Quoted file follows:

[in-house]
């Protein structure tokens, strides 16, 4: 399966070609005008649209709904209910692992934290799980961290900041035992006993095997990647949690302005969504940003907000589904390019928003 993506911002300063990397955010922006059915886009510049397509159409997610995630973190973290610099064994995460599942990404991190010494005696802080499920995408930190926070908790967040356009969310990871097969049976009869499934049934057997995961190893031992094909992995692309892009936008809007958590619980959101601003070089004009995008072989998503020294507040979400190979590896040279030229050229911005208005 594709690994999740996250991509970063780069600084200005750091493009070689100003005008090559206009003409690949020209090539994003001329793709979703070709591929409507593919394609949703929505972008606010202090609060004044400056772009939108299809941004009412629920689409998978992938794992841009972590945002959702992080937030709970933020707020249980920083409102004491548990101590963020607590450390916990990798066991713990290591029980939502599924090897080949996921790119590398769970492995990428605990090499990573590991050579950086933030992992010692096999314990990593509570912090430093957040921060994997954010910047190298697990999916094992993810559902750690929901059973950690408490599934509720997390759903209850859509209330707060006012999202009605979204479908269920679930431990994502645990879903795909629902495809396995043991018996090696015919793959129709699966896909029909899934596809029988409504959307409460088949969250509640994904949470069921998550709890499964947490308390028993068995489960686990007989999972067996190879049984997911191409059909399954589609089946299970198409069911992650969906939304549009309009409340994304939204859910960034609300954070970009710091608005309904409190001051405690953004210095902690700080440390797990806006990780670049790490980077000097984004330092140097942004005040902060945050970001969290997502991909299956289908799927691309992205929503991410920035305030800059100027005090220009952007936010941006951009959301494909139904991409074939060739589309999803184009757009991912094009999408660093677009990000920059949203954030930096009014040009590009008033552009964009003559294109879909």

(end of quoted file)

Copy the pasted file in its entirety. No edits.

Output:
[in-house]
């Protein structure tokens, strides 16, 4: 399966070609005008649209709904209910692992934290799980961290900041035992006993095997990647949690302005969504940003907000589904390019928003 993506911002300063990397955010922006059915886009510049397509159409997610995630973190973290610099064994995460599942990404991190010494005696802080499920995408930190926070908790967040356009969310990871097969049976009869499934049934057997995961190893031992094909992995692309892009936008809007958590619980959101601003070089004009995008072989998503020294507040979400190979590896040279030229050229911005208005 594709690994999740996250991509970063780069600084200005750091493009070689100003005008090559206009003409690949020209090539994003001329793709979703070709591929409507593919394609949703929505972008606010202090609060004044400056772009939108299809941004009412629920689409998978992938794992841009972590945002959702992080937030709970933020707020249980920083409102004491548990101590963020607590450390916990990798066991713990290591029980939502599924090897080949996921790119590398769970492995990428605990090499990573590991050579950086933030992992010692096999314990990593509570912090430093957040921060994997954010910047190298697990999916094992993810559902750690929901059973950690408490599934509720997390759903209850859509209330707060006012999202009605979204479908269920679930431990994502645990879903795909629902495809396995043991018996090696015919793959129709699966896909029909899934596809029988409504959307409460088949969250509640994904949470069921998550709890499964947490308390028993068995489960686990007989999972067996190879049984997911191409059909399954589609089946299970198409069911992650969906939304549009309009409340994304939204859910960034609300954070970009710091608005309904409190001051405690953004210095902690700080440390797990806006990780670049790490980077000097984004330092140097942004005040902060945050970001969290997502991909299956289908799927691309992205929503991410920035305030800059100027005090220009952007936010941006951009959301494909139904991409074939060739589309999803184009757009991912094009999408660093677009990000920059949203954030930096009014040009590009008033552009964009003559294109879909």